A couple of years ago there was a story about a very remarkable young man that’s one of the most inspirational stories I’ve ever heard. It’s about a guy by the name of Patrick Henry Hughes who was born with severe physical abnormalities. He was born without eyes and was unable to fully straighten his arms and legs which left him incapable of walking.   For his entire life he has been blind and confined to a wheel chair.   Despite these so called "handicaps" he’s become a gifted musician - able to play the trumpet (participating in a college marching band for the University of Louisiana) as well as play the piano. 

When an ABC reporter went to interview Patrick and he offered to play the piano, as his father rolled his wheelchair up to the baby grand, the reporter confessed he had low expectations.  The reporter thought to himself, "This will be sweet. He has overcome so much. How nice that he can play piano." He was awestruck, however, as he described what happened next.  "Then Patrick put his hands to the keyboard, and his fingers began to race across it - the entire span of it, his fingers moving up and back and over and across the keys so quickly and intricately that my fully-functional eyesight couldn't keep up with them. I was stunned. The music his hands drew from that piano was so lovely and lyrical and haunting, so rich and complex and beyond anything I had imagined he would play that there was nothing I could say."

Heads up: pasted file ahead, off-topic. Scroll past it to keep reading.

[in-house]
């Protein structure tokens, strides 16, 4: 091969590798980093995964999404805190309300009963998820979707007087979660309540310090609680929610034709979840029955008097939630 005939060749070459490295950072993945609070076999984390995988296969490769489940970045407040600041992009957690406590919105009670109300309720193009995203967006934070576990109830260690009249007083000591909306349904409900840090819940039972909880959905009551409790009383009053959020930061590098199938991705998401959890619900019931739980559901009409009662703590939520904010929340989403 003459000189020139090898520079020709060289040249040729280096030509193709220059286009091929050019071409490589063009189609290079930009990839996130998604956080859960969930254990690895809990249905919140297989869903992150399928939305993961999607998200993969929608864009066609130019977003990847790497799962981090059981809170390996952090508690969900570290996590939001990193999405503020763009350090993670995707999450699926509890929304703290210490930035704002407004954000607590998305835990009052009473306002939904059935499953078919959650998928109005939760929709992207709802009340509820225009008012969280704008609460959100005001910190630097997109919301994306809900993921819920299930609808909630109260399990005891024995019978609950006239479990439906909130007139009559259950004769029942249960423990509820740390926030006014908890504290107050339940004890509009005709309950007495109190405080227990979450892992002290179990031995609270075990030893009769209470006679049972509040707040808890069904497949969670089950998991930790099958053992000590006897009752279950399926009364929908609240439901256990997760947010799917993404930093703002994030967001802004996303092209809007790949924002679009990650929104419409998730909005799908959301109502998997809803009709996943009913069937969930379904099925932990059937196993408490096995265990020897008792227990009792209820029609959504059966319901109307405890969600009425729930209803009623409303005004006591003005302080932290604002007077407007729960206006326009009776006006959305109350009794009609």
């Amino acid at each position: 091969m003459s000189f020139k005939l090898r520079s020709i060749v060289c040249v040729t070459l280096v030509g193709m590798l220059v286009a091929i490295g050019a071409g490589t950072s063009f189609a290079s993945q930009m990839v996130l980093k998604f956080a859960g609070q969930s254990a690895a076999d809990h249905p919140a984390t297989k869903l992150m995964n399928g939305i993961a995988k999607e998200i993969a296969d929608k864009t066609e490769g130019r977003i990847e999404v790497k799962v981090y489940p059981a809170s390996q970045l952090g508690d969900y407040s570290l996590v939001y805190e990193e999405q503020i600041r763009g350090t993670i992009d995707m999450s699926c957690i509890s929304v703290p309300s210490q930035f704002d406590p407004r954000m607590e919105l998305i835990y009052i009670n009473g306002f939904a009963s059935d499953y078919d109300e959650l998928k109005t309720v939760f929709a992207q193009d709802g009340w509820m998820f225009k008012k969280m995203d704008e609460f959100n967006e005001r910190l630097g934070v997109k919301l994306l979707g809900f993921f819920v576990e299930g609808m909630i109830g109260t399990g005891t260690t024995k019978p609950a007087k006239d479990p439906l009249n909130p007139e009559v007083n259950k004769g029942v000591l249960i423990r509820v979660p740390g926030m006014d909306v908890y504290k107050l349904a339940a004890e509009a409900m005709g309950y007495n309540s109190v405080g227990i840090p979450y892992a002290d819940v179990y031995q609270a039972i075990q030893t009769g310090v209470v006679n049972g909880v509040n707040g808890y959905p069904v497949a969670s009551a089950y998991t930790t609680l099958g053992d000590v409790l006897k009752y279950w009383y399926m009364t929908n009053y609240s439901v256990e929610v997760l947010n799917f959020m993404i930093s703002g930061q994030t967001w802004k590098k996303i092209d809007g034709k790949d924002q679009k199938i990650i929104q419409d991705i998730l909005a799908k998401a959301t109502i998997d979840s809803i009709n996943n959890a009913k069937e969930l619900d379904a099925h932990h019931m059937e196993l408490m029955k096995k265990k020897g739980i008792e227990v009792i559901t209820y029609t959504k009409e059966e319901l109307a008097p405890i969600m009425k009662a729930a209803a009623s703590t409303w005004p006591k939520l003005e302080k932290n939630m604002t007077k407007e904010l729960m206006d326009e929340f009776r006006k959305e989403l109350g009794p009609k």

What made this possible wasn’t simply Patrick’s determination but also the love and selflessness and dedication of his parents.  They noticed at age 9 that he had a gift for music, so they got him piano lessons, then trumpet lessons - they kept finding creative ways to assist him to hone these gifts. So much so that by the time he got to college, Patrick’s father would be working nights just so he could attend classes with his son (to take notes for him) as well as go to band practice where the father would be learning the choreography necessary for those elaborate marching band moves.  On game day during the half-time show, there they were, father and son, on the field doing the routines. In the meantime, his mother would work full time to help support the family which includes two other children.